Ibrahim disclosed this while briefing newsmen on Thursday in Kano on preparations in collaboration with the Economic and Financial Crimes Commission (EFCC) ahead of the road walk.
According to him, the walk will take place across all the 36 States including the Federal Capital Territory (FCT), where 1,000 corps members are expected to participate in each state.
Ibrahim, who explained that the road walk was to sensitise the public on the dangers of corruption in the society and its implications, also charged Nigerians to work hard to earn legitimate living devoid of corruption.
He said “once you work hard, the sky will always be your limit”.
According to him, the road walk is expected to witness massive participation from labour unions, trade unions, community based organisations and civil society organisations, among others.
The NYSC boss, who would lead the road show in Kano, said the event was targeted at the youth because they were the leaders of tomorrow.
“If you want to tackle corruption from the root, the best option is to use younger Nigerians who are the future leaders of our country.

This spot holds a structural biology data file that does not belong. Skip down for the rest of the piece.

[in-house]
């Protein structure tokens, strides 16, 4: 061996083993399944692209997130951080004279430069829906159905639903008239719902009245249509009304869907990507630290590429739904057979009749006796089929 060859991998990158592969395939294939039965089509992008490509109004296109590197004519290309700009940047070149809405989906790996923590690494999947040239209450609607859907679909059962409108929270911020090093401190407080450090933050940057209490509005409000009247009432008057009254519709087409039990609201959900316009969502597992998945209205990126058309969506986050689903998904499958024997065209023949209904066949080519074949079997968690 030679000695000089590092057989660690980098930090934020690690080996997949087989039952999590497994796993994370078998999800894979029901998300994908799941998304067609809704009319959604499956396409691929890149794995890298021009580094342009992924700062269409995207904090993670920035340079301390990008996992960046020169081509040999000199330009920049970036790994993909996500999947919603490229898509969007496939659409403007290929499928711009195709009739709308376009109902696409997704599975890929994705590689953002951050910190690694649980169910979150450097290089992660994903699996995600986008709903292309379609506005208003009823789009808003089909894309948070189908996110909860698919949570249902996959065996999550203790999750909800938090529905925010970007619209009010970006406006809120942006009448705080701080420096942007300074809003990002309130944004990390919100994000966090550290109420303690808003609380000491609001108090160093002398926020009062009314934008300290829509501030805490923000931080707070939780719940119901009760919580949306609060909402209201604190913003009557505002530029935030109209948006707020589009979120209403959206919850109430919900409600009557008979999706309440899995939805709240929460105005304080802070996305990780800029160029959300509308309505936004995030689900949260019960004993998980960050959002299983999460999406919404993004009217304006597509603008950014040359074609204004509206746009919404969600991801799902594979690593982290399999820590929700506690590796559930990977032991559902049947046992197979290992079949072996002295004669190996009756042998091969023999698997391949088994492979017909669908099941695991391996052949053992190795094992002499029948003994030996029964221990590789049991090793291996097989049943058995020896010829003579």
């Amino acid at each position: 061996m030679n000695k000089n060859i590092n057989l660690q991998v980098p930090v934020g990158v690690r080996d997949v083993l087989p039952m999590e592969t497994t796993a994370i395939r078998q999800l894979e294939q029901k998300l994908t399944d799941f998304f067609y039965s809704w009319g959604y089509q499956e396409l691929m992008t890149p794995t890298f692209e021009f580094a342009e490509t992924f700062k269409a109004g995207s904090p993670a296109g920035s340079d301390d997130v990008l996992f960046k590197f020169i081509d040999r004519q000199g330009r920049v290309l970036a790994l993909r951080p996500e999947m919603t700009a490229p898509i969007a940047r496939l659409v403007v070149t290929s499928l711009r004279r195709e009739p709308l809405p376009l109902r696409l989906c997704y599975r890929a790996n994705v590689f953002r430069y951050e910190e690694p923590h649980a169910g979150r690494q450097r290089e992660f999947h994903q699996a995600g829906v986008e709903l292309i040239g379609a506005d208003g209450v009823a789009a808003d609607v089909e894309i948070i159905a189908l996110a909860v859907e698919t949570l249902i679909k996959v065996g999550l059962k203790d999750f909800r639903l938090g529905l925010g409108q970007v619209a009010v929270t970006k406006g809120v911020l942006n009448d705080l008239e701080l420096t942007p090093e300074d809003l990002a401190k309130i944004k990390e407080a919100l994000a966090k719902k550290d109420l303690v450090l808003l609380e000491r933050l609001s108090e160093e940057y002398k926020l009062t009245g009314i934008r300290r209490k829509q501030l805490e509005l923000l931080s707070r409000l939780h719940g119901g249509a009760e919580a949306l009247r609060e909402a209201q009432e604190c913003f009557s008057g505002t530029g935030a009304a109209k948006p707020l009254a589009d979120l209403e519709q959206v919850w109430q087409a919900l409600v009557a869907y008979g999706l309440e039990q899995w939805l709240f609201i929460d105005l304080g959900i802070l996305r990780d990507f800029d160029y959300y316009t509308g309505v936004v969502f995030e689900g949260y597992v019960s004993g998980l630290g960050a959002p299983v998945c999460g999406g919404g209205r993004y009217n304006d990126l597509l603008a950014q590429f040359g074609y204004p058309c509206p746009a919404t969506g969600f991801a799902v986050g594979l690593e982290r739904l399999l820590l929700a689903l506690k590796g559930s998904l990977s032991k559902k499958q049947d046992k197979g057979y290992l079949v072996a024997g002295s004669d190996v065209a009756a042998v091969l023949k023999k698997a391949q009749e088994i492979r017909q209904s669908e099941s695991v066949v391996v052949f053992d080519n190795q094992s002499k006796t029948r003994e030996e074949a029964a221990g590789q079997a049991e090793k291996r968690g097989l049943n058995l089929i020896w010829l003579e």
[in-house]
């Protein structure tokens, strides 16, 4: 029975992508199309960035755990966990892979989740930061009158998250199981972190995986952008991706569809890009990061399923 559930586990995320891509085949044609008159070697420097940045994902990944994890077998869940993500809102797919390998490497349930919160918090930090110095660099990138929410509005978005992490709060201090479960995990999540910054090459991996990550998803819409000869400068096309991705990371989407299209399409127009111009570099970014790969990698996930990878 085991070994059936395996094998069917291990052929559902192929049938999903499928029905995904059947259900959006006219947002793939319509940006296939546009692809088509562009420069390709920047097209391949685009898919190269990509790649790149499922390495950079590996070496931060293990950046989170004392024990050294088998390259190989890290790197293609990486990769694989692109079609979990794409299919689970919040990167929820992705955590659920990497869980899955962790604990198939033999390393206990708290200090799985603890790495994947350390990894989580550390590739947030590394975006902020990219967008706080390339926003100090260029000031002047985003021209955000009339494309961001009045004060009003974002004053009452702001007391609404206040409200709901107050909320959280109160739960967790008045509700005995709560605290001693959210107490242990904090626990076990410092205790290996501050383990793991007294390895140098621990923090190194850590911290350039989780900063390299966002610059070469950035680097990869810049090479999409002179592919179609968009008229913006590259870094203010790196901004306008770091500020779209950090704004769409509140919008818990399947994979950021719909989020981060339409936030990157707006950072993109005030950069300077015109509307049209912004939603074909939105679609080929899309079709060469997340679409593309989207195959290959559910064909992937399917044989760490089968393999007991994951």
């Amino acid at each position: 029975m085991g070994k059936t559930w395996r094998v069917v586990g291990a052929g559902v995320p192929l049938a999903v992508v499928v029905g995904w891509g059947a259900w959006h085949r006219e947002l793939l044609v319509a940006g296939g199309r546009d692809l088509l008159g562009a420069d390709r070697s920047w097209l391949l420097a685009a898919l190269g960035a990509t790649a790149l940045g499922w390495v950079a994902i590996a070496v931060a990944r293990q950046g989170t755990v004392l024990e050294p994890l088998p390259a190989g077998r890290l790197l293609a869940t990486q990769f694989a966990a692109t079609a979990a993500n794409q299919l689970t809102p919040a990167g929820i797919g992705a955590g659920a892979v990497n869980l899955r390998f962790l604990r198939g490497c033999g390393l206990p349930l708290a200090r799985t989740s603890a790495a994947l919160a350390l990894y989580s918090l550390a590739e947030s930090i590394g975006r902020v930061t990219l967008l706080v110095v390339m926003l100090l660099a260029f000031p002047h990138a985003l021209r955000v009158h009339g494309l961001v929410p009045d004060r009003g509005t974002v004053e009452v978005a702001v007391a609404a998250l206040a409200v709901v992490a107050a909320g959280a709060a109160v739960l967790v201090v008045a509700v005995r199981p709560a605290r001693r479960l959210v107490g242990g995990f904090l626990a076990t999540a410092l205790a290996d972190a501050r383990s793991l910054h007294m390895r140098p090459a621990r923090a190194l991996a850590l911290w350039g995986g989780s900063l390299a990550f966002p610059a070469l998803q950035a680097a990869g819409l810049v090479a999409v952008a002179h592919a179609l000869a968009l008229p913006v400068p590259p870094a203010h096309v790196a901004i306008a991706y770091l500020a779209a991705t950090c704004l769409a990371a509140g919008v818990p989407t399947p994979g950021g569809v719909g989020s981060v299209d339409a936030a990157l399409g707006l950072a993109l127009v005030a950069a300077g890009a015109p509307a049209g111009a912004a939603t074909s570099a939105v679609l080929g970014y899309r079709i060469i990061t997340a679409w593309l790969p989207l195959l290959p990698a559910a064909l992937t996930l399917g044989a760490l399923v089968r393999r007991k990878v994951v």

“The Chairman of EFCC deems it fit to use our corps members to further sensitise Nigerians on the scourge of corruption in the country,” said the director-general.
He said the NYSC had been in partnership with the EFCC for a very long time, adding “we have a CDS EFCC group which always on weekly bases embarks on the sensitisation of Nigerians on corruption”.
The Acting Chairman of the EFCC, Mr Ibrahim Magu, urged all and sundry to also embark on the fight against corruption for a better society.
The News Agency of Nigeria (NAN) reports that Magu’s speech was read by the Head of Kano Zonal Office of the EFCC, Mr Akinyene Ezima.
According to him, the objectives of the walk include to sensitise and mobilise youths across the country to reject the evils of corrupt practices.
“It is also to encourage the youths to be anti-corruption advocates and ambassadors, as well as enlisting them to partner with the EFCC by providing information and actionable intelligence on fraudsters in their localities.
“Our peculiarities and experience as a nation make every war against corruption to be imperative and all involving.
“We will continue to draw local and global attention to the fact that corruption is not our culture and does not grow on our soil.
“It is an accidental malaise and must not be allowed to remain in our midst,” he said.